And I’m still puzzled about some of the bizarre things that went on in this book. I mean, puzzled to the point where I’m writing this sentence and thinking ‘What did that character mean by that?’ But you know the best part? The screwed uppedness (tell Webster I want this new word in his next dictionary edition) of this book doesn’t hit all at once. It unfolds like a quiet diabolical storm. You’re reading along and thinking ‘Huh, that’s weird. Hmmm…what’s going on?’ and then about 45 pages away from the ending you look up from reading and go ‘Shut the front door! What the frig is going on????!!!’

Here. Let me sell it to you.

It’s 1976 London and 8-year-old Peggy Hillcoat’s father is part of a group of men who are survivalists (yeah, I didn’t know England had them either). Peggy likes to listen to them but her mother, Ute, can’t stand them. Ute was a famous German classical pianist in her youth and spends most of her days like most former uppity musicians: looking at pictures of ‘Way Back When’, playing mournful elegies on the piano and carrying on as if she’s still the bomb.

Peggy’s father James and an American survivalist named Oliver grow close. I didn’t like this Oliver dude from the beginning. He’s not evil or anything. He’s just…annoying. Like ‘I’d really like to punch you in the face’ annoying. Oliver likes to egg James on. James, it turns out, is kind of an unstable fanatic but you can’t really tell which way he’s going yet: is he a fanatic like me with Doctor Who or is he a fanatic with a homemade bomb in a shoe box in the pantry behind the box of instant potatoes?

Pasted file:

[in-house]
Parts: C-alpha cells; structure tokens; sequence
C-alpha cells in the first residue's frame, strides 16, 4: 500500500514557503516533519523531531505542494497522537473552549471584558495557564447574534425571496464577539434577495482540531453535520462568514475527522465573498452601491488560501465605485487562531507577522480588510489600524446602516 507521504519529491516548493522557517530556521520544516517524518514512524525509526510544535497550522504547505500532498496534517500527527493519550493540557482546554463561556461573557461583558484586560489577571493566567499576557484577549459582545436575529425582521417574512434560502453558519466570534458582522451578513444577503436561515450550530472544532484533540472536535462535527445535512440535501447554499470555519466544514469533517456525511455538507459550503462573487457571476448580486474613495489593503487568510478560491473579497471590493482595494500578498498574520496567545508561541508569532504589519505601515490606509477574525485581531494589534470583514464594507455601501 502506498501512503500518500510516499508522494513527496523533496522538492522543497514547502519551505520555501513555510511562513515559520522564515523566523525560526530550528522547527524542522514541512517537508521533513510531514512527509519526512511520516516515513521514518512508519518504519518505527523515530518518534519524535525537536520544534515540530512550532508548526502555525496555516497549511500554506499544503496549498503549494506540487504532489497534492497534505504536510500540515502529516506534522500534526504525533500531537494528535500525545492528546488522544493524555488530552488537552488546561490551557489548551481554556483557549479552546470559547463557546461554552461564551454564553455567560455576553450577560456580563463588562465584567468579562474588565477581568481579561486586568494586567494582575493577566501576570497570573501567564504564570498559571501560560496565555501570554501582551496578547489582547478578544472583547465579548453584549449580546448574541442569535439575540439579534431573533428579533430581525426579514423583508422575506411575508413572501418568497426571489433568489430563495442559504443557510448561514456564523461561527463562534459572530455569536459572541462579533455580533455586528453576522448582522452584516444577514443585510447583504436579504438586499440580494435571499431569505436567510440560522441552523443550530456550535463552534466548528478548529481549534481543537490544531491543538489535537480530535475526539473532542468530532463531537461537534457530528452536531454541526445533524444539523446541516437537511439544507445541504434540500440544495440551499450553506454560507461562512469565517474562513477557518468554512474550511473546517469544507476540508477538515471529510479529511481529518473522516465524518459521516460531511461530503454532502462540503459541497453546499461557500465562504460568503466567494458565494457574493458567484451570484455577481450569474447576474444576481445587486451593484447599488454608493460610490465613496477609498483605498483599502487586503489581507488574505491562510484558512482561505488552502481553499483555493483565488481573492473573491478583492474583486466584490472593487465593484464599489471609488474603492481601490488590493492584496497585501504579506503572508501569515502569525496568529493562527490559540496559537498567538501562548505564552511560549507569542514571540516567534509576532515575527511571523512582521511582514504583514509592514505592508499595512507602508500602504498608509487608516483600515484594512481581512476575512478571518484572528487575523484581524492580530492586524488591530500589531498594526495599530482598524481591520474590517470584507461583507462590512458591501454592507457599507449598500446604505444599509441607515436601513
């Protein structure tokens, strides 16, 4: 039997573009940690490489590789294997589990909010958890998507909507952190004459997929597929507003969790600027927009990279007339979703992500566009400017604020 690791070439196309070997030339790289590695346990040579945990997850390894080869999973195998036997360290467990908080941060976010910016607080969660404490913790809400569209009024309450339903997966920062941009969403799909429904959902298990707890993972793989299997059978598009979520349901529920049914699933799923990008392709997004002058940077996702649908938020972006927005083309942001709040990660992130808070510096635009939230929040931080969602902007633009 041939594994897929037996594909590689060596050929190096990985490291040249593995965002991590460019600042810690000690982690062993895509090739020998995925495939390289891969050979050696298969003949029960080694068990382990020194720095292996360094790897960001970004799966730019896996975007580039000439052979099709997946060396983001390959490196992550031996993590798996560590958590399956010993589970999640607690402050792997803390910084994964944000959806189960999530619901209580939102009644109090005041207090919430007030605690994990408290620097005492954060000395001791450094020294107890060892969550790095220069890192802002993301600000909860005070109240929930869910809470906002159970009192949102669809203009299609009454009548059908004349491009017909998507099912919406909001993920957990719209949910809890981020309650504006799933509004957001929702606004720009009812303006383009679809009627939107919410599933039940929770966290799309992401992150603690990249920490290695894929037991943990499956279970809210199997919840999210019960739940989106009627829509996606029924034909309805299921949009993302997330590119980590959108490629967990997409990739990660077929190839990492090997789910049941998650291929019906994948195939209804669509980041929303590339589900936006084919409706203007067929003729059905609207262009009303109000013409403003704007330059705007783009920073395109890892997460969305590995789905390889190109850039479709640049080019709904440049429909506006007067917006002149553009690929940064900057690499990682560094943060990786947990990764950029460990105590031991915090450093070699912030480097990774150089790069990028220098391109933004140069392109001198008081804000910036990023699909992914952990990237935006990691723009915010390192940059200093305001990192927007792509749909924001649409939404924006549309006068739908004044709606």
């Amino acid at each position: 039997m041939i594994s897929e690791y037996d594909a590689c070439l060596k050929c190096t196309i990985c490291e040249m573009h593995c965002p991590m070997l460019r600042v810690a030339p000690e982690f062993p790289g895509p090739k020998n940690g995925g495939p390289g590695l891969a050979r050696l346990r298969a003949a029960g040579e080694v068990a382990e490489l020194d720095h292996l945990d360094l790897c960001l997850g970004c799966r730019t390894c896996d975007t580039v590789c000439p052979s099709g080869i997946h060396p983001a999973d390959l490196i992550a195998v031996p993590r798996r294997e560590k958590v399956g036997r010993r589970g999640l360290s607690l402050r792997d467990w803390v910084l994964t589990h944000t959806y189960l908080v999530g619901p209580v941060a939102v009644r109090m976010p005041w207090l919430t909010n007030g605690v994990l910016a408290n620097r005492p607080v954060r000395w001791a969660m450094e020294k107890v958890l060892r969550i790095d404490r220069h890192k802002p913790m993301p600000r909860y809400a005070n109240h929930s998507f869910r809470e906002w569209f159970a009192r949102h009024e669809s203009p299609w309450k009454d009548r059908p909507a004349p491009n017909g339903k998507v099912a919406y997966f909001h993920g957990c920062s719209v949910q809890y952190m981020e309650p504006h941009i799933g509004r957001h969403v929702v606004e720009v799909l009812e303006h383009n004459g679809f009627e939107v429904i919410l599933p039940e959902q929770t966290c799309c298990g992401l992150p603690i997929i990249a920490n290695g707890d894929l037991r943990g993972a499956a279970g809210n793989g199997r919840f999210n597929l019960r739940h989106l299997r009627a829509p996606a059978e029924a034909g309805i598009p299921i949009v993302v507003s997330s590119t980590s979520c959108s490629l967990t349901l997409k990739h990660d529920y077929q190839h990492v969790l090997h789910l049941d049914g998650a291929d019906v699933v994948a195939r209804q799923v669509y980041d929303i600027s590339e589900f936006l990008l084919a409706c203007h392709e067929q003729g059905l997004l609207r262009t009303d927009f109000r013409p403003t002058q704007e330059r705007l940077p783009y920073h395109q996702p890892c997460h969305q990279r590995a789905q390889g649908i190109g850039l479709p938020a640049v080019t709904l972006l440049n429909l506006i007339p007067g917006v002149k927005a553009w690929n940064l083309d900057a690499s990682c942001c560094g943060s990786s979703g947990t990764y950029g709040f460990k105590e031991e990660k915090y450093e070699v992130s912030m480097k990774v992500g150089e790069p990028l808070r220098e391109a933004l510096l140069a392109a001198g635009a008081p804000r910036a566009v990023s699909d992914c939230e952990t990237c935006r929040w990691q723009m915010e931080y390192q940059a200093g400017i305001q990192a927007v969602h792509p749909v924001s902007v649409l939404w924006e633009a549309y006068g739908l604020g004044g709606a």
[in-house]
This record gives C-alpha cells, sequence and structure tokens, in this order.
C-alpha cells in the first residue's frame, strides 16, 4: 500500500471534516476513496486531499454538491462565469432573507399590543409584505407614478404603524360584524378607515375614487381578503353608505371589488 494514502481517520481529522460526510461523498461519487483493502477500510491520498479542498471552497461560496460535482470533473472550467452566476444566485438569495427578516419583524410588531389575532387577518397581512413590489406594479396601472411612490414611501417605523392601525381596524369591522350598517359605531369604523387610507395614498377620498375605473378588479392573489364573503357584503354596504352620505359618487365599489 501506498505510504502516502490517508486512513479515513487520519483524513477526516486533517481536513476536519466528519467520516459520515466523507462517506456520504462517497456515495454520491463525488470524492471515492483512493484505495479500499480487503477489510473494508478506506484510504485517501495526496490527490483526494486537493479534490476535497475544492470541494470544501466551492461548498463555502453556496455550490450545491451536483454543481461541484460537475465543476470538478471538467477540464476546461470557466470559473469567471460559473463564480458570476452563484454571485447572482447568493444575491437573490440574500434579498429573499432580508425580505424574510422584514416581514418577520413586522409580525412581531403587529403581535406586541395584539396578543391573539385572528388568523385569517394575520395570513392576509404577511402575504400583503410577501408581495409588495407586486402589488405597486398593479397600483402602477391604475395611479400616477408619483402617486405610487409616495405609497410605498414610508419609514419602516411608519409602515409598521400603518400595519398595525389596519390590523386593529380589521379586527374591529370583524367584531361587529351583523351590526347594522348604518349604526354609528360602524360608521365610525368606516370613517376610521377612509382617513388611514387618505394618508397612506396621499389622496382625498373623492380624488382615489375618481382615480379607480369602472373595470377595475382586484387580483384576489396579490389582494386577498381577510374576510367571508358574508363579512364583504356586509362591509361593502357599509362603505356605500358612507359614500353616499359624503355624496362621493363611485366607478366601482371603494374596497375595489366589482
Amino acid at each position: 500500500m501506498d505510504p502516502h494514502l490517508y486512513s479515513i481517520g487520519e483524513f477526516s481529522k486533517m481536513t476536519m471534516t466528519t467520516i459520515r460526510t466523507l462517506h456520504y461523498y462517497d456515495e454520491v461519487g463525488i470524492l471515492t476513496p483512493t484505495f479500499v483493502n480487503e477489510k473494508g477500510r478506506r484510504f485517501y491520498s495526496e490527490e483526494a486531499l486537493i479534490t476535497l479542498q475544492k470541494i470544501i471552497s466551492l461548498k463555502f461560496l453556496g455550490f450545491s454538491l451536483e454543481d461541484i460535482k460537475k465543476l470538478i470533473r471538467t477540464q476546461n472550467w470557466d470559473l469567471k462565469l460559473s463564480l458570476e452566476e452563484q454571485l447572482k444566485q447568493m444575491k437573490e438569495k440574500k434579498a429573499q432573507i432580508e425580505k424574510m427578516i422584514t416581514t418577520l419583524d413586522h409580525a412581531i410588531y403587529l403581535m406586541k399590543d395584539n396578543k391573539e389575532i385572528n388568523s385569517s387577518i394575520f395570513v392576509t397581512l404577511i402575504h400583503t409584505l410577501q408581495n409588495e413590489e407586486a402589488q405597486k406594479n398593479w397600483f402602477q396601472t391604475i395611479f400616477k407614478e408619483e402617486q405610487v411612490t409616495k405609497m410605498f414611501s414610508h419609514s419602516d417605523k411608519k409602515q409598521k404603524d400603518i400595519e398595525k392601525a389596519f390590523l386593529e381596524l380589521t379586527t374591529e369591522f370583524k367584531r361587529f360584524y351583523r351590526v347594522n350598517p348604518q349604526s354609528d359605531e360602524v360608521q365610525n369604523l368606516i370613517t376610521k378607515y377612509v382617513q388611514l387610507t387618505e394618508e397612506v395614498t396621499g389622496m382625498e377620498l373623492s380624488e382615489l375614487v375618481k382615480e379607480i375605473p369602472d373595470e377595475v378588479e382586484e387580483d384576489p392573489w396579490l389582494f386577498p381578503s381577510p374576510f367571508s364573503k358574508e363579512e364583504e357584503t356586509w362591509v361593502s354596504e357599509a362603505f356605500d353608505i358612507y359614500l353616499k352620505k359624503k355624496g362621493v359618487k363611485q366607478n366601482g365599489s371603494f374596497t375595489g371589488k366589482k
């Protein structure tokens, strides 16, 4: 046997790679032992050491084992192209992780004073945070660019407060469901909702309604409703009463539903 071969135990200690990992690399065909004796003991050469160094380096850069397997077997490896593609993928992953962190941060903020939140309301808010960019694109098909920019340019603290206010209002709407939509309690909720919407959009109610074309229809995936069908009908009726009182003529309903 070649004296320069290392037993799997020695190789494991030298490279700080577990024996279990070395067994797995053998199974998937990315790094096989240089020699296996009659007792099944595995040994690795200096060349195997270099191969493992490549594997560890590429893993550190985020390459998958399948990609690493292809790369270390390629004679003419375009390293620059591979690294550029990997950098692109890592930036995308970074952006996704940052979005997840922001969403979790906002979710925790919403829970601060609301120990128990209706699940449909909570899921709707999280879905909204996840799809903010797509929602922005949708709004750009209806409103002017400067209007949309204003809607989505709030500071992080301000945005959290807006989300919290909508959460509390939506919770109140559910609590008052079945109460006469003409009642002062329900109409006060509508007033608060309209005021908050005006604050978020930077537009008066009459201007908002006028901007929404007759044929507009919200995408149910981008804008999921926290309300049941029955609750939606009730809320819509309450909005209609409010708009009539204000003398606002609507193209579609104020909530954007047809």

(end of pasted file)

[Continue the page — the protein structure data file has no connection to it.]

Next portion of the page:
Ute goes off to Germany to play a gig for a few weeks leaving Peggy and James on their own. They set up a tent at the end of the garden, don’t bathe for days and become wild creatures. So one day James just kind of snaps and says “We’re going on an adventure. Pack some stuff. Let’s go.”

And on an adventure they do go, all the way to a tiny ramshackle cabin in the middle of nowhere. Really nowhere. I’m talking the nearest town is a five-day walk. Carved on the underside of a table in the cabin is the name Rueben. A mysterious name in a mysterious place. It’s all fun at first, hunting and gathering, making the small cabin into their own. But the hot summer wears on and Peggy starts to miss her mother and her home. She misses her best friend and school. Her dad starts showing signs of a complete mental breakdown. He’s good at this survivalist thing but the dude cannot cope with everyday life. He runs into the cabin one day and tells Peggy that the world is gone. The world ended and they are the last two people alive. And damn, she’s eight years old so she believes him.